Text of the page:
19   OECD e-Commerce Policy Brief (work in progress). An updated version will appear in due course on the OECD website: http://www.oecd.org/dsti/sti/it/ec/index.htm. Back

20   ibidBack

21   Dr Robert Shapiro, Under Secretary for Economic Affairs, US Department of Commerce, "Information Technology, the Internet, and Influence on the World Economy", speech at the 593rd Wilton Park conference 'e-Commerce Governance', 21-23 February 2000. Back

22   Professor Manuel Castell, "Delivering the Virtual Promise", speech at the ESRC Conference, University of California, Berkeley, 19 June 2000. Back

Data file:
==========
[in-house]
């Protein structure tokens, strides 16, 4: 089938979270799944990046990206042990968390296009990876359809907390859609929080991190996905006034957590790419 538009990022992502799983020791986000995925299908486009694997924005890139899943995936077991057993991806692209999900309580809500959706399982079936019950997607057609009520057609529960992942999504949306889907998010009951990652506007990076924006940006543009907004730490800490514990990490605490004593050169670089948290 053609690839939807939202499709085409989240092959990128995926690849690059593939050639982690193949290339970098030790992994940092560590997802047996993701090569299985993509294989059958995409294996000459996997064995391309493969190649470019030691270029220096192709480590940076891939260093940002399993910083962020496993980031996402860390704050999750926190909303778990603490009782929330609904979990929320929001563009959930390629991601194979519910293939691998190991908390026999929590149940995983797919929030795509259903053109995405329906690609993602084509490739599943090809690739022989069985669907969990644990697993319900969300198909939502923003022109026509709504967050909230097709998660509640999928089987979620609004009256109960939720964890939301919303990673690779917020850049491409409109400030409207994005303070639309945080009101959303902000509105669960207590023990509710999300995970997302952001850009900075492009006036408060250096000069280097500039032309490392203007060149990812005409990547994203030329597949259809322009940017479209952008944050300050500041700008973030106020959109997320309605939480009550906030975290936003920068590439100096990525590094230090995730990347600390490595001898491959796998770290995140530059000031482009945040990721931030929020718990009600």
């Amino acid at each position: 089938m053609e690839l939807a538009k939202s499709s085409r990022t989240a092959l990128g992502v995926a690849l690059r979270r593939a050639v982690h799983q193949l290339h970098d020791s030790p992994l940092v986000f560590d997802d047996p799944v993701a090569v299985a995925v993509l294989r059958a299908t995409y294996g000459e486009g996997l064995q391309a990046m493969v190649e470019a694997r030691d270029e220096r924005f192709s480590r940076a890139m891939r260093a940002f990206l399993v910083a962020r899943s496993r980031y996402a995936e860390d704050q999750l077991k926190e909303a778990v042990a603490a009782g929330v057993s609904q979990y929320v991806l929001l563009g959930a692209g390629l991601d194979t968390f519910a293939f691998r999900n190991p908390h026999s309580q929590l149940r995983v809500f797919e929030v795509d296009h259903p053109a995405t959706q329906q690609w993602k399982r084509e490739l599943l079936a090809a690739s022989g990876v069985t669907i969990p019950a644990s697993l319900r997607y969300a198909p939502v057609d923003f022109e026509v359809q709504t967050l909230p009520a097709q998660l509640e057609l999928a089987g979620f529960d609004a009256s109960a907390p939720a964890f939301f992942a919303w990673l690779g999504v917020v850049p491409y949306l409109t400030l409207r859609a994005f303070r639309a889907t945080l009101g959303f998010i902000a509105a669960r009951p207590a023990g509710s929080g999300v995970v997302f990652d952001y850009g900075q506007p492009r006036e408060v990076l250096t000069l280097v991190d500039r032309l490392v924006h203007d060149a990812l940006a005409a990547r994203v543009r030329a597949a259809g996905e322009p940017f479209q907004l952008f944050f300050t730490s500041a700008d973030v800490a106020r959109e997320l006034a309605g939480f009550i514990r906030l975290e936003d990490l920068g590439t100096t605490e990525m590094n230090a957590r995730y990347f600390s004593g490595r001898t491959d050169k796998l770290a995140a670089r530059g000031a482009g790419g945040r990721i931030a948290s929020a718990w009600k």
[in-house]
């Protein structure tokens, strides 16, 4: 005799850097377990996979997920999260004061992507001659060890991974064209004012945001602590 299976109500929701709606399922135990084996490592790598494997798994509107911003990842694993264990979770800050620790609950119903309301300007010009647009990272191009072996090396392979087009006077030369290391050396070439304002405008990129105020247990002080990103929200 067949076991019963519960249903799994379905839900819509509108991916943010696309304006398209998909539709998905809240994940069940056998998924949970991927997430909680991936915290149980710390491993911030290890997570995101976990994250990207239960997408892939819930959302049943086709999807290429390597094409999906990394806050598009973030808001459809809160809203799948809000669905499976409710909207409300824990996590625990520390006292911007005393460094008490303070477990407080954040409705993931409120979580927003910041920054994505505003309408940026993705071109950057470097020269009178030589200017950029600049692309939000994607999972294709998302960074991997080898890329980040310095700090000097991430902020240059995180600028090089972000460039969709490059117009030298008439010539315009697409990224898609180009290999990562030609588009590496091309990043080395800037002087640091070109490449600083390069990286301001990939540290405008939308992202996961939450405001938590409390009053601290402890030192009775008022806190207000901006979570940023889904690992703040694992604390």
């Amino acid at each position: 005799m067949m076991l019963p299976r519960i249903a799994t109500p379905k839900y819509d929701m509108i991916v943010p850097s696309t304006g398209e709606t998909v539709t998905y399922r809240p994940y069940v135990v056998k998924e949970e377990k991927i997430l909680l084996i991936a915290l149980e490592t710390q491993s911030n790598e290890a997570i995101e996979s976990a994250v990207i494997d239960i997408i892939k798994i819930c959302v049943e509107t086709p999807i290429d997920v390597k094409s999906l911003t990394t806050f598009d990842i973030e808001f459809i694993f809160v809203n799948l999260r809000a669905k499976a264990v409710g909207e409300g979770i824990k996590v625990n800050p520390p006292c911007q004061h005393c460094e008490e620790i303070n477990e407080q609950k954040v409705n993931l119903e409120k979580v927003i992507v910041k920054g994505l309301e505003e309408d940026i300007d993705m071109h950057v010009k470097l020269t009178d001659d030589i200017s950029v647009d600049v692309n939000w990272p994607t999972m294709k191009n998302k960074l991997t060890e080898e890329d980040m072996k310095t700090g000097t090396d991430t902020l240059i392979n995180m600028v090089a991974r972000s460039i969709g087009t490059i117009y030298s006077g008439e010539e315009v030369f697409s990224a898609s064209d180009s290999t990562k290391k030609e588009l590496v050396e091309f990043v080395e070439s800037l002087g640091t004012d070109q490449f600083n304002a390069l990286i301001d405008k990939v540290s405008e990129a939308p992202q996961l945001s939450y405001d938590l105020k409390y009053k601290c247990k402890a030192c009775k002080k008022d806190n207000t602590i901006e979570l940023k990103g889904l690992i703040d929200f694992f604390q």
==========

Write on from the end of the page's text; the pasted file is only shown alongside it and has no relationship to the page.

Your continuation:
23   Financial Services Authority, p 178. Back

24   The Honorable Donald Upson, Appendix 5. Back

25   COM(2000) 349 final, Council No. 9366/00-Proposal for a Regulation of the European Parliament and of the Council amending Regulation (EEC) No. 218/92 on administrative co-operation in the field of indirect taxation (VAT); and Proposal for a Council Directive amending Directive 77/388/EEC as regards the value added tax arrangements applicable to certain services supplied by electronic means. Back

26   Dr Robert Shapiro, Under Secretary for Economic Affairs, US Department of Commerce, Appendix 5. Back

27   European Informatics Market (EURIM), p 82. Back